I see more posts going around about the need to educate service workers than I do about the need to educate doctors about trans issues. And that’s fucked up, weird, and it says something about people’s expectations from others based on class position and profession.

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Stonewall Means Fight Back!

Don’t believe the hype! 

U.S. imperialism tries to use Lesbian/Gay/Bi/Trans/Queer rights as a bludgeon against other countries. 

But Stonewall was a rebellion of the most oppressed, people of color and working-class youth against police brutality, the racist, sexist capitalist state and the imperialist war in Vietnam. 

That’s why communists celebrate Pride. That’s why LGBTQ workers are an essential part of the U.S. working class!

Leslie Feinberg interviews Sylvia Rivera: ‘I’m glad I was in the Stonewall riot’

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Remembering the Delano Manongs: The Filipinos behind Chavez and Huerta | The Sundial

Cesar Chavez and Dolores Huerta are two very well-known historical figures and Mexican-American civil rights activists to Californians and Americans across the nation. The two are known to have organized Chicano farm workers to demand better working conditions and wages, and fought for political power.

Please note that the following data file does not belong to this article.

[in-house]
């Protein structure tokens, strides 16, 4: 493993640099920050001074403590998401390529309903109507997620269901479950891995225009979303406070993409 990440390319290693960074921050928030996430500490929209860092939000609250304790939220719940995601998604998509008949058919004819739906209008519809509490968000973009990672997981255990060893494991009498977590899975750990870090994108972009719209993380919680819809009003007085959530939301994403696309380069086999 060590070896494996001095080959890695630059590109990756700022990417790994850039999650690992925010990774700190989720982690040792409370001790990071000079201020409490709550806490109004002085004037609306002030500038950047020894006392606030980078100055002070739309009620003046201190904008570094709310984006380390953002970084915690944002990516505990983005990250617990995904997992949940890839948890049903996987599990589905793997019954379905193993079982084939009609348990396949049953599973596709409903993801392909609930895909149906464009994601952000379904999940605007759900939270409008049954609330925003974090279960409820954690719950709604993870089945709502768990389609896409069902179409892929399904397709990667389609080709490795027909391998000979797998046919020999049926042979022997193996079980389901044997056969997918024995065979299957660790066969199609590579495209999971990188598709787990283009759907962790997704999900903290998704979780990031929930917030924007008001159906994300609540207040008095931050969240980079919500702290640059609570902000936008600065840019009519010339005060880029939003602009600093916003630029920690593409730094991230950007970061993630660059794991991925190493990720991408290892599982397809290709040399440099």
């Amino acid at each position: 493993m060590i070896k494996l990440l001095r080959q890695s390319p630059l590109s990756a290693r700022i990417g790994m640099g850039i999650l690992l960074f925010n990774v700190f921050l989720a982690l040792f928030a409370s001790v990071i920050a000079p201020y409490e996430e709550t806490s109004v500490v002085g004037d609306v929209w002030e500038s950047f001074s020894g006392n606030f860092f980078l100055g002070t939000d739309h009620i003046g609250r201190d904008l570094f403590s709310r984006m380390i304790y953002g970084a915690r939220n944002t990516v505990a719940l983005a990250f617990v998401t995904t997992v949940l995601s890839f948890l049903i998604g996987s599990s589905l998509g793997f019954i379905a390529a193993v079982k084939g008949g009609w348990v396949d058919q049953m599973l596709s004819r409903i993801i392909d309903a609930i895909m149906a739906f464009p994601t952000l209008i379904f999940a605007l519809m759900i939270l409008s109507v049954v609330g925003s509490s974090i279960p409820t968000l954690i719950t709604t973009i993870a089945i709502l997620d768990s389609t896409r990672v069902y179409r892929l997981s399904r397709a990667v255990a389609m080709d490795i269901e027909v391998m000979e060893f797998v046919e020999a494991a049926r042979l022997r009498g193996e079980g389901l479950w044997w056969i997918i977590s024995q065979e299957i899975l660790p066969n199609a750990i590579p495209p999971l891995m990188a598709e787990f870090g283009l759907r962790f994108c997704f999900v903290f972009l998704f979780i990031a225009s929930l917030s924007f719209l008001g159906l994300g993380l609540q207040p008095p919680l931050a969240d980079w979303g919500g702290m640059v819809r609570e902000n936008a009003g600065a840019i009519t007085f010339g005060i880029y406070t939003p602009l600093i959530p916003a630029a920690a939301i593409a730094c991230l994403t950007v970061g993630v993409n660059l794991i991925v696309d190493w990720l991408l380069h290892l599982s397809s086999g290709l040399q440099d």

Although Chavez and Huerta deserve the respect and historical significance placed on their work, we should not leave out the important presence and pivotal role of Filipinos in the labor rights movement from our collective memory. Although Chavez was an extraordinary person and a great charismatic symbol, we should not forget that he made mistakes in regard to his decisions as a leader within the UFW that marginalized Filipinos in the organization.

Like much of Asian Pacific American history, the stories of the first Asian Pacific Islander immigrants to this country are left out of our mainstream history books. Most people have never heard of Filipino rights leaders such as Larry Itliong, co-founder of the Filipino union, the Agricultural Workers Organizing Committee (AWOC); Philip Vera Cruz also a co-founder of AWOC and who served as the second vice president of the UFW until 1977; and Pete Velasco and Andy Imutan, also vice presidents.